Henry Joseph Maloney

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Henry Joseph Maloney
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Born15 April 1915
Died7 July 1987
Alma materUniversity of Toronto
  • Priest
  • School College governor
  • Community leader

Father Henry Joseph Maloney (15 April 1915 to 7 July 1987[1]) was a priest, a school and college governor, and community leader based in Bancroft, Ontario, Canada who persuaded the Canadian prime minster John Diefenbaker sell uranium mined in Bancroft to the United Kingdom.[2] As a result of his lobbying and negotiations, the closure of the two mines was postponed, allowing the community 18 moths of time to plan new economic activities.[2]

Early life

Henry Maloney was born in Eganville, Ontario on 15 April 1915[3] to a politician father, Dr Martin James Maloney. His mother was Mary Margaret Maloney.[4][2][5] He studied at the University of Toronto where he enjoyed music, drama, running, lacrosse and conservative politics.[3]


Pastoral work

Maloney worked as an religious assistant at Eaganville before being ordained as a catholic priest, in 1941.[2] He received his first pastoral assigned to Bancroft on 8 September 1957.[2]

For 29 years,[6] Father Maloney worked for the Roman Catholic Diocese of Pembroke, based at Our Lady of Mercy Church in Bancroft.[1] Maloney is credited with being responsible for causing Bancroft to be connected to the Canadian telephone network.[6]

Educational governance

Maloney founded Our Lady of Mercy Separate School and chaired the board of directors that governed Sir Sandford Fleming College in Peterborough, Ontario.[7]

Maloney served on the board of directors of Loyalist College and was the first chairman of the board. As per the bylaws, he should have been required to resign after eight years on the board, but his significant popularity at the time influenced the Government of Ontario to permit him to stay on for an extra year until 1976 when he was aged 60 years.[7]

Government relations

In the 1960s, the Canadian government cancelled contracts to buy uranium from Faraday Uranium Mines Limited.[2] The company owned and operated Greyhawk Mine, and Faraday Mine, and was the largest producer of uranium in the region, at a time when uranium was Canada's largest mineral export.[2][8] An industrial commission was set up to deal with the unexpected closure, and Maloney was appointed as the chairman.[2][7] Maloney led the community demands for support from the Government of Ontario and Government of Canada and met with Canadian Prime Minister John Diefenbaker. The prime minister was concerned by the rising influence of a catholic priest in a region that was traditionally dominated by protestant Christians.[2] The Prime Minister discovered and enforced a previously-forgotten contract with the United Kingdom obliging the UK to buy uranium from Canada, prolonging the uranium trade by eighteen months, giving the Bancroft community time to plan for new economic activities.[7][2] Maloney resigned from the commission in 1972, but rejoined it in 1976 when Faraday Mine was reopening as Madawaska Mine.[2]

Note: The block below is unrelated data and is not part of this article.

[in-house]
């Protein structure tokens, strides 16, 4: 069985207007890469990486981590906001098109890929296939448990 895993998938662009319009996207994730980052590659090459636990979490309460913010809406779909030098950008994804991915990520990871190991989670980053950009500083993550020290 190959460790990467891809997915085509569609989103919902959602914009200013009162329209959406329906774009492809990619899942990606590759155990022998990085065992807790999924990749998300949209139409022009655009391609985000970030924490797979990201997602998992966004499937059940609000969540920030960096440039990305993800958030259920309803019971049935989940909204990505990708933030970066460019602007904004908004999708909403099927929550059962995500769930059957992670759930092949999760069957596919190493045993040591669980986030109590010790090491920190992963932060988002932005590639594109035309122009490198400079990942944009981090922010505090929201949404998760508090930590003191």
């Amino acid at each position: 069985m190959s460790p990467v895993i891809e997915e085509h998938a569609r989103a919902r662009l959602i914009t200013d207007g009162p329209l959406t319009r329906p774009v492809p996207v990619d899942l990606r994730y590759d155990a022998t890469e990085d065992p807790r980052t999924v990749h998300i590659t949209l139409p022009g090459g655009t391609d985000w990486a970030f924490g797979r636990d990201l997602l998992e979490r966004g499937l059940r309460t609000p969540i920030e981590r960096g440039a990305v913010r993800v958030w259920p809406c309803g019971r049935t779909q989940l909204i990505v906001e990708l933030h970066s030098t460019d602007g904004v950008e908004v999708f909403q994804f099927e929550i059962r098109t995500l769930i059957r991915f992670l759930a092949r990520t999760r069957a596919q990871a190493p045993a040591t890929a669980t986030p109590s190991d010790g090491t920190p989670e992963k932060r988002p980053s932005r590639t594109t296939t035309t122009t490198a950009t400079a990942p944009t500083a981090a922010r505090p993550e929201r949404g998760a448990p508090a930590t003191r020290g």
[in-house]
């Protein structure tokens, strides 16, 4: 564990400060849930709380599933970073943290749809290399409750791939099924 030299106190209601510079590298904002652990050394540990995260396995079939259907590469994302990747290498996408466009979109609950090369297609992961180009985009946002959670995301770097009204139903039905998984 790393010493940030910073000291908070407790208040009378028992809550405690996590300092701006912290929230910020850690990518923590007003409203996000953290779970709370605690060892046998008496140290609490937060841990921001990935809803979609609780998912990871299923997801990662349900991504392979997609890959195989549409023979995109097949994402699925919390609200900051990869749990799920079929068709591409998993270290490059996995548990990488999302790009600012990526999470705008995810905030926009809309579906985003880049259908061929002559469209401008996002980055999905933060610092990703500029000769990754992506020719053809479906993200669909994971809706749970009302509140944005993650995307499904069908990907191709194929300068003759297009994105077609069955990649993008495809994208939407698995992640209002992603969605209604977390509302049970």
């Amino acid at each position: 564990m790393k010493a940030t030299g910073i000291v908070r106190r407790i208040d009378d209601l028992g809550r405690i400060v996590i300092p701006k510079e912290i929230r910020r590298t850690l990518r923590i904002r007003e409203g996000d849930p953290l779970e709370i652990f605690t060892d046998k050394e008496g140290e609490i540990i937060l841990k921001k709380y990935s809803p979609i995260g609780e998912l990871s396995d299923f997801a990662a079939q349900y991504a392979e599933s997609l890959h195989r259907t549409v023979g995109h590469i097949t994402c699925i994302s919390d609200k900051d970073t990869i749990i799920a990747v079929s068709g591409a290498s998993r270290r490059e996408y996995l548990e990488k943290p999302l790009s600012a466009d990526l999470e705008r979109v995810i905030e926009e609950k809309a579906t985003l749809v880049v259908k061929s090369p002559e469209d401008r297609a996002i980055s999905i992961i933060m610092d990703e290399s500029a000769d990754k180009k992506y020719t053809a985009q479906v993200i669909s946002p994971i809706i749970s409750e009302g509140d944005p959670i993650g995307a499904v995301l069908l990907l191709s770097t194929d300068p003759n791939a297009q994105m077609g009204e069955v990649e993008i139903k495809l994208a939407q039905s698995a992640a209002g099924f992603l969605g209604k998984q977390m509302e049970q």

Criminal allegations

In 2016, the Canadian Broadcasting Corporation reported allegations made by Mike Fitzgerald that Maloney had sexually assaulted him in 1973 while Fitzgerald was 17 years old.[1][6]

The Eganville Leader newspaper also reported the allegations and that the Diocese of Pembroke settled a civil compensation claim.[9]

The Diocese of Pembroke publicly rejected these claims and made a financial settlement in 2015 that came with terms prohibiting Fitzgerald from speaking publicly about the details.[1] During legal negotiations, Fitzgerald 's lawyers learned that a second lawsuit alleging abuse by Maloney in the late 1940's had been filed.[1]


Father Maloney died 7 July 1987, and was buried in St. James Cemetery, Eganville.[5]


Henry Maloney had three brothers James Anthony Maloney, the Ontario Minister of Mines from 22 December 1958 to 1 October 1961,[6][10] Dr Patrick J Maloney, and Arthur Maloney|Arthur Maloney Q.C. who was the Ontario Ombudsman|Ontario ombudsman.[2] His sisters were Margaret Goden, Mary Anthony Bonfield, Elanor and Anna Lyons, and Frances French.[4][5]


  1. 1.0 1.1 1.2 1.3 1.4 Gardner, Simon (8 May 2016). "Devout Catholic catalogues clergy's crimes, offers victims comfort". CBC.
  2. 2.00 2.01 2.02 2.03 2.04 2.05 2.06 2.07 2.08 2.09 2.10 2.11 Reynolds, Nila (1979). Bancroft. A Bonanza of Memories. The Centennial Committee. p. 223.
  3. 3.0 3.1 University of Toronto. Students' Administrative Council (1937). Torontonensis, 1937. University of Toronto Archives & Records Management Services. Toronto : Students' Administrative Council of the University of Toronto [etc.]
  4. 4.0 4.1 "Fr. Henry Joseph Maloney". geni_family_tree. Retrieved 2021-11-26.
  5. 5.0 5.1 5.2 "Obituary, MALONEY, Rev. Henry Joseph". The Ottawa Citizen. 9 July 1987.
  6. 6.0 6.1 6.2 6.3 Hendry, Barry (5 October 2015). "Catholic Priest Falls From Grace" (PDF). The Bancroft Times.
  7. 7.0 7.1 7.2 7.3 Orland, French (1992). Pioneering: A History of Loyalist College. Loyalist College. ISBN 978-0969680901.
  8. A.H. Lang, J. W. Griffith, H. R Steacy (1962). Canadian Deposits of Uranium and Thorium (PDF). Yukon University: Geological Survey of Canada - Department of Mines and Technical Surveys. p. 175.{{cite book}}: CS1 maint: multiple names: authors list (link)
  9. Christinck, Debbi (3 Jan 2016). "Former Eganville priest is defrocked by Catholic Church". The Eganville Leader. p. 3.
  10. "James Maloney | Legislative Assembly of Ontario". www.ola.org. Retrieved 2021-11-26.

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